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ASHBURTON—THURSDAY. [Before C. A. Wray Esq., R.M.] Following is the conclusion of our . report of yesterday's sitting : — A DOG CAKE. . . R. M. Smith v Jean Moison, £10. This was a claim for compensation on the part, of plaintiff against defendant for the loss of certain greyhounds that had been poisoned on the 18th April by defendant. ' Mr Wilding for plaintiff, Mr Crisp for 1 defendant.R. M. Smith, in evidence, said that on the 18th April he had two greyhounds, worth £5 each, poisoned. They were . four months old, and obtained the poison , from a baking tin on Moison's section. They were pedigree dogs. "In regard to a cross-action raised by Moison i .for' damage done by trespass of witness's animals upon Moison's" property, witness had been served with a' claim for £3 10s. Had offered to refer this claim to arbitration, which had been done, but no damage had been discovered. • Moison had been fined in the Police Court for laying the poison. 1 By Mr Crisp—Greyhounds ■ did not always hunt by sight. Sometimes they t ran by scent. Had himself planted the ■ ' White % thorn hedge that separated his section from Moison's. „, Anthony Lee, gave evidence as to the value of the dogs, which he set down at £5 each. , , , , T Arthur Millechamp, gardener, had been arbitrator for Smith in the question of damages to Moison's trees. Estimated the damages done to the trees at 4s 6d. • : Only looked at the. trees. F. Mayo had been arbitrator for Mr • Mbison. Saw-three or four trees that had been damaged, but the damage was so trivial that he had awarded nothing. Could not,say,how the damage had been done. ' The cross action—Moison v Smith, £10-T-was for damage done by Smith's animals oh Moison's section. Jean Moison' said Smith had sheep, horses, dogs, cows, fowls, and pigeons. Had driven the sheep out of his garden , often, and the poultry were a nuisance to '; him., Had intended to use poisoned wheat, but had been advised to use sops instead. Gave notice to Smith that he " would lay poison. The dogs were the 1 rery picture of weakness and misery and could scarcely walk without falling. James Nicholas had lived at Moison's for 18 months. There were two halfstarved looking puppies belonging to Smith that were ravenous for food. They .looked better dead than alive. There were sheep and poultry always trespassing. By Mr Wilding: Had never owned a -dog, and was not aware that a well-bred greyhound was naturally thin. '' l After counsel had shortly addressed the Bench,, the Court found that although Moison had been guilty of an illegal act, there had been contributory negligence on the part of Smith, who should have kept his dogs off his neighbor's premises. Ten shillings per dog would be awarded' with costs,, and the cross-action would be dismissed. Mr Wilding asked leave to appeal, but the Magistrate declined to countenance any further litigation in such a neighbors' quarrel.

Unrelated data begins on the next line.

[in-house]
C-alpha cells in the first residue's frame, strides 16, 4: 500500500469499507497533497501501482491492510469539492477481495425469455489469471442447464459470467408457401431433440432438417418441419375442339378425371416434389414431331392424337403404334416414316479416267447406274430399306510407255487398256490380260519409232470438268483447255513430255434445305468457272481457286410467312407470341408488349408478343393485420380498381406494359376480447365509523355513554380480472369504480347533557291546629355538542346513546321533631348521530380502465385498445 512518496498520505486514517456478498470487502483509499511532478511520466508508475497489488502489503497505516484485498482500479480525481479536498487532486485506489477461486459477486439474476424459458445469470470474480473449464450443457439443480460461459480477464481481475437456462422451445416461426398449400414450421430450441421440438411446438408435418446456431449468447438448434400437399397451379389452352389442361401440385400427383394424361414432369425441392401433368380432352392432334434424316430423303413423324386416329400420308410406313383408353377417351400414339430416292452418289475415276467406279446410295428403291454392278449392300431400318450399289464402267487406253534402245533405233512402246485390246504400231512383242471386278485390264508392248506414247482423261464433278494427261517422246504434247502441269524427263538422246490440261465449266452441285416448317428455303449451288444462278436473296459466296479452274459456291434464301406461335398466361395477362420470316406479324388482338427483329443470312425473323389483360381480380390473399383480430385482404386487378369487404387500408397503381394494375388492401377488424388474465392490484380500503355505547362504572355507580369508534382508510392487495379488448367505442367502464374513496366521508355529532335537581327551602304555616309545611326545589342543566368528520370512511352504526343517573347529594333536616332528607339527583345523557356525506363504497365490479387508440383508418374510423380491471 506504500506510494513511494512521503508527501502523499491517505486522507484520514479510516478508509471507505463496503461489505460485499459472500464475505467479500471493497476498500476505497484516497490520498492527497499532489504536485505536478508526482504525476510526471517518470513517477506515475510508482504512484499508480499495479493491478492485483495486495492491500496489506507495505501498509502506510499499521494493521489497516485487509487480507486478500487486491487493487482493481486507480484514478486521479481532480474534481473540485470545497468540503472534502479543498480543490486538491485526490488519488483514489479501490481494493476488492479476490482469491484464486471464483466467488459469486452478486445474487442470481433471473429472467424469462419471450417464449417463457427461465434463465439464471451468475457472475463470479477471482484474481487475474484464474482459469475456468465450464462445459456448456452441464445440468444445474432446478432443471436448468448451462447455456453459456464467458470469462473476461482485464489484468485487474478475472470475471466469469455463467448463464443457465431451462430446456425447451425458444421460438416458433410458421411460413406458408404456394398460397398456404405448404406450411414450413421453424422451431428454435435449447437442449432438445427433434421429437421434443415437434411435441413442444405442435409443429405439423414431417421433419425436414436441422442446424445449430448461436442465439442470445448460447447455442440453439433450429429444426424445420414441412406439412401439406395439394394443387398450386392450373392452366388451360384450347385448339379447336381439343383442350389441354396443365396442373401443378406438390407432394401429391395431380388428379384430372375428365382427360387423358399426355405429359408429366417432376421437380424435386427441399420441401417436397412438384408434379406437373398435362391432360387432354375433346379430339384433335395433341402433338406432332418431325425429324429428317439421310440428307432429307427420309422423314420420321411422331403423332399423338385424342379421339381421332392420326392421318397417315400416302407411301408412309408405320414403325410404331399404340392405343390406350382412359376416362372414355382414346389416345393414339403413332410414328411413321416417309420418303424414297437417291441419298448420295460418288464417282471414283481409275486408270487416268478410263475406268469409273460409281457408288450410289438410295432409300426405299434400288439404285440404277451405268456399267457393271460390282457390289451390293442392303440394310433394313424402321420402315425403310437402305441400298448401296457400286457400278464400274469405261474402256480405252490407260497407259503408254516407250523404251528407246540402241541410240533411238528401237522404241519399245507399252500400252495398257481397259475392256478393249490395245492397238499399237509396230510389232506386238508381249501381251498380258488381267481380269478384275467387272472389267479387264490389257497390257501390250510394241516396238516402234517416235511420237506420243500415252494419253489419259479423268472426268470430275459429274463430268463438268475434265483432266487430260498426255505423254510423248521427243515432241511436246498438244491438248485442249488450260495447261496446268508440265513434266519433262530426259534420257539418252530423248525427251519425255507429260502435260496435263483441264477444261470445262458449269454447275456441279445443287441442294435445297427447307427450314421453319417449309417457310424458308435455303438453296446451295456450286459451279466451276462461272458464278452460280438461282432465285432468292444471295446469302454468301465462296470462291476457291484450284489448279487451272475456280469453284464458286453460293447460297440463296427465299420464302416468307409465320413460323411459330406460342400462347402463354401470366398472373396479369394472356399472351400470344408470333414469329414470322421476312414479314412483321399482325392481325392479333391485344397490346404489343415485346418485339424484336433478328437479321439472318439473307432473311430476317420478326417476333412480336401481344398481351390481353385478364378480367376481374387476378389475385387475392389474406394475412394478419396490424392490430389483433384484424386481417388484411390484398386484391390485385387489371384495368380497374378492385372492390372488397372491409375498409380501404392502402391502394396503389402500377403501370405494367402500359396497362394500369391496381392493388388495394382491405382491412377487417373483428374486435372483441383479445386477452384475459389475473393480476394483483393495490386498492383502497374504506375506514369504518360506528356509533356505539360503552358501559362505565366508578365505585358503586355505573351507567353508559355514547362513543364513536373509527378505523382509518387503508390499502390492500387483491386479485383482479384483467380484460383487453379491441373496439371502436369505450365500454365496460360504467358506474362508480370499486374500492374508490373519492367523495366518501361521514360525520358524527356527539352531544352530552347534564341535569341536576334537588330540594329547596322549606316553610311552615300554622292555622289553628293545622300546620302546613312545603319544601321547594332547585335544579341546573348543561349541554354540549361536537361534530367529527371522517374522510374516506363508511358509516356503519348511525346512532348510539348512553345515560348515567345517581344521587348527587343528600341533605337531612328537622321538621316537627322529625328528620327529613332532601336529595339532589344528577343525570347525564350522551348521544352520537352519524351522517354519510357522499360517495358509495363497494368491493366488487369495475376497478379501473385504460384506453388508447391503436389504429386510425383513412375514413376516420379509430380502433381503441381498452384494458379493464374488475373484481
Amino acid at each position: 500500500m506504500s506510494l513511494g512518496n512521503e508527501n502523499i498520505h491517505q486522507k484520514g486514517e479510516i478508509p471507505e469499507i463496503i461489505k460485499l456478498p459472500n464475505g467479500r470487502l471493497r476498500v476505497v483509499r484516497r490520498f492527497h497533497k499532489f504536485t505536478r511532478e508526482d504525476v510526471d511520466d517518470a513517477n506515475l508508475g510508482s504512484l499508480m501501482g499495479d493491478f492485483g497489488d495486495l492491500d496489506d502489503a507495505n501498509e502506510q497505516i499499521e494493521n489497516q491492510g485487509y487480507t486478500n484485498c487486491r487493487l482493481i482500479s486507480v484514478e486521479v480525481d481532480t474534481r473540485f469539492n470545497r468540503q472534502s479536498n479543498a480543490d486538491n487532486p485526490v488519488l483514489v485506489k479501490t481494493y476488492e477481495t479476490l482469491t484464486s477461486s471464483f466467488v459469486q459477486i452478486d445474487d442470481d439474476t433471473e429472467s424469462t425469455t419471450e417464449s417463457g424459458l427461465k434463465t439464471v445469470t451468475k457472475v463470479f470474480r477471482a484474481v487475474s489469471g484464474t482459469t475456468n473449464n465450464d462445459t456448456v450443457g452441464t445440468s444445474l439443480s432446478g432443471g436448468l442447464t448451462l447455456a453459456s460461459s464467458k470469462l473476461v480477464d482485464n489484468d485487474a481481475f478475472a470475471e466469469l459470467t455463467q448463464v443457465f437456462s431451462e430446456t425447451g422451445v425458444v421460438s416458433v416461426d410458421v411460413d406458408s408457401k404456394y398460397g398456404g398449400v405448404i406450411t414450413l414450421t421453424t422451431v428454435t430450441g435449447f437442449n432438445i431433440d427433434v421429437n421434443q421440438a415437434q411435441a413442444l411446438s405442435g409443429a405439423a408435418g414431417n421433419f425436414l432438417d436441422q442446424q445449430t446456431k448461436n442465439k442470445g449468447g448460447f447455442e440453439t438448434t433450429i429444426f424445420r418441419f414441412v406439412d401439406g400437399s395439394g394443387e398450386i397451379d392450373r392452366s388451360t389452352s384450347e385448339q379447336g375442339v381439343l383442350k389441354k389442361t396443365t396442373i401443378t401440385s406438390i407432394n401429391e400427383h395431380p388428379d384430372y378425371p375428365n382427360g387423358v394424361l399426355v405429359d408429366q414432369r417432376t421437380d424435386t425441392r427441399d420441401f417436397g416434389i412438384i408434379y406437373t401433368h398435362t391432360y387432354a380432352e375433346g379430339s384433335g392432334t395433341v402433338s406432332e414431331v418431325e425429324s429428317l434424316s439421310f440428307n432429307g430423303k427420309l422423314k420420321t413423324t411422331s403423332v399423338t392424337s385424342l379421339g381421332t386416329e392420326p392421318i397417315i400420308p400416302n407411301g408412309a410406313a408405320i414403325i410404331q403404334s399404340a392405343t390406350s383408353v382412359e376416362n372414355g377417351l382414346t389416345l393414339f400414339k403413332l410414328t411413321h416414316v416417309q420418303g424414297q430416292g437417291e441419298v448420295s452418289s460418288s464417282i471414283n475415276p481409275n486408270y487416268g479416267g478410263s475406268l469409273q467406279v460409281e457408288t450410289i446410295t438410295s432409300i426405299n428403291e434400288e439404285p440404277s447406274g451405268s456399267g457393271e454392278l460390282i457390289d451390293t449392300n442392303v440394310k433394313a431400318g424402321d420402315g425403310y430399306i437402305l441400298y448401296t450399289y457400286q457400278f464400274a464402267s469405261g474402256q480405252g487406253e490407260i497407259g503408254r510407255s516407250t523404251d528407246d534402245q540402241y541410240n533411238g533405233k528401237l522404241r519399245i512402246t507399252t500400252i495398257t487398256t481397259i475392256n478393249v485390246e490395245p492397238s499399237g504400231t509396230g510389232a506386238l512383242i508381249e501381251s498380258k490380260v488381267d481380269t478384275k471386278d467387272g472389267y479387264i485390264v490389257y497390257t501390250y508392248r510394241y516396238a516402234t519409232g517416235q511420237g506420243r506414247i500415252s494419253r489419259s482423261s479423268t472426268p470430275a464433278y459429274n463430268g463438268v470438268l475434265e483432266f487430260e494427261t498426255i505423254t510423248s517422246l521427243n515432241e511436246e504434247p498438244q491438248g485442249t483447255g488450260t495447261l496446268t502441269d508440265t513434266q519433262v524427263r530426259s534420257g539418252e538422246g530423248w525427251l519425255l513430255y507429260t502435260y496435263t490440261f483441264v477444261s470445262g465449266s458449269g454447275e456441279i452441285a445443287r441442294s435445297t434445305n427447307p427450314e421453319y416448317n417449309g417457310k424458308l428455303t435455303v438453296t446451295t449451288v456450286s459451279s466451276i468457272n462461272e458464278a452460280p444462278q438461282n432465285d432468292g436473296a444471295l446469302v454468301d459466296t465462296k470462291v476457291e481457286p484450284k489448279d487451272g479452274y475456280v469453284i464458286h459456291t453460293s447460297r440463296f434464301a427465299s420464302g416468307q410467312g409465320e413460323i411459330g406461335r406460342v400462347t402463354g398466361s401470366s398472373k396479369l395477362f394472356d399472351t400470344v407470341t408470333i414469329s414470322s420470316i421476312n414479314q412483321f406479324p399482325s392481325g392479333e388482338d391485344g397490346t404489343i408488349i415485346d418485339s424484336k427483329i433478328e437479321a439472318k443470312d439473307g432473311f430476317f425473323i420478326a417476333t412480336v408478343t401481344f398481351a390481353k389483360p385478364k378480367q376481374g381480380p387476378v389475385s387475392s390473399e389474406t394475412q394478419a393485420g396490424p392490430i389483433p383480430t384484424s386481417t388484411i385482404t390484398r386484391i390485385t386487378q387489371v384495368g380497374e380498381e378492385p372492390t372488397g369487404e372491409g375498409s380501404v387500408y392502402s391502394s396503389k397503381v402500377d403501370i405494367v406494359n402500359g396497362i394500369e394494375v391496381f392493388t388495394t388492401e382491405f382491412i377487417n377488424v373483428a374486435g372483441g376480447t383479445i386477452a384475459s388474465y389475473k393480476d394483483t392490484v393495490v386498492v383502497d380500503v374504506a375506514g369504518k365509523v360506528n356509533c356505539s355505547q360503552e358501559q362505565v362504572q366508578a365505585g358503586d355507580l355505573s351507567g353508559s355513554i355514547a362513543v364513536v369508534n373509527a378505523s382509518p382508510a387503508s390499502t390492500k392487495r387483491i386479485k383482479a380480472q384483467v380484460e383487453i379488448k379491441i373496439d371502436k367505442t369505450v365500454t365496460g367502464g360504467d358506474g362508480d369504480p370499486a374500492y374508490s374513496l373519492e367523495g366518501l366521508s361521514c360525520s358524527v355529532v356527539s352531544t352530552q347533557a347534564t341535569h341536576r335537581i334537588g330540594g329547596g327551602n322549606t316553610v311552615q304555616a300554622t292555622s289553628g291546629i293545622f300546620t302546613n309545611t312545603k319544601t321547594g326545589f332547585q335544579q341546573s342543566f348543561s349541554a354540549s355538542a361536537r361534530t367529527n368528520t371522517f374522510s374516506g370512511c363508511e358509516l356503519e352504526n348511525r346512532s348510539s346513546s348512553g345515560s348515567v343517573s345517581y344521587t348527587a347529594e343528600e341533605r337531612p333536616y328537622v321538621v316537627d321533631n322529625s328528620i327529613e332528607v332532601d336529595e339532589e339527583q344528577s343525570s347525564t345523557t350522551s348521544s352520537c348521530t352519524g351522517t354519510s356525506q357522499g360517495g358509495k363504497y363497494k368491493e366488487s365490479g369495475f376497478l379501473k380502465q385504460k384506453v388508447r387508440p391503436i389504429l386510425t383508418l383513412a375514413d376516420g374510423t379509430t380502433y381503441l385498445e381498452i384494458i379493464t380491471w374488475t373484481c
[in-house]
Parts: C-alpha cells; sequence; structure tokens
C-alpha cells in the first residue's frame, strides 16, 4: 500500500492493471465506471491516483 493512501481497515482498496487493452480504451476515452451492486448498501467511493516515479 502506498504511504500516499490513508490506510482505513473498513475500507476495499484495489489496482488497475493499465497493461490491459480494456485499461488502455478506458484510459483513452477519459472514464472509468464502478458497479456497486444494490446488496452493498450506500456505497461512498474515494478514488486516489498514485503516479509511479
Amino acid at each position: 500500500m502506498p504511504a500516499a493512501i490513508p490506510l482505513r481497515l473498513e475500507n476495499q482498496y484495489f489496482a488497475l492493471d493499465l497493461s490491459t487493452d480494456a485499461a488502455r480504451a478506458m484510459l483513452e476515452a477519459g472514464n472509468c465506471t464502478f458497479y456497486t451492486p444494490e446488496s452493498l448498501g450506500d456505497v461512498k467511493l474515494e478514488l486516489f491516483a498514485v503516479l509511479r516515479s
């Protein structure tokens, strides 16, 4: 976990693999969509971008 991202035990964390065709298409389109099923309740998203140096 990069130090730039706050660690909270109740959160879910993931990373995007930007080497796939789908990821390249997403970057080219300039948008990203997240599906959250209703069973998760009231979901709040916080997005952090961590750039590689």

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Bibliographic details

MAGISTERIAL., Ashburton Guardian, Volume XIV, Issue 2431, 16 May 1890

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MAGISTERIAL. Ashburton Guardian, Volume XIV, Issue 2431, 16 May 1890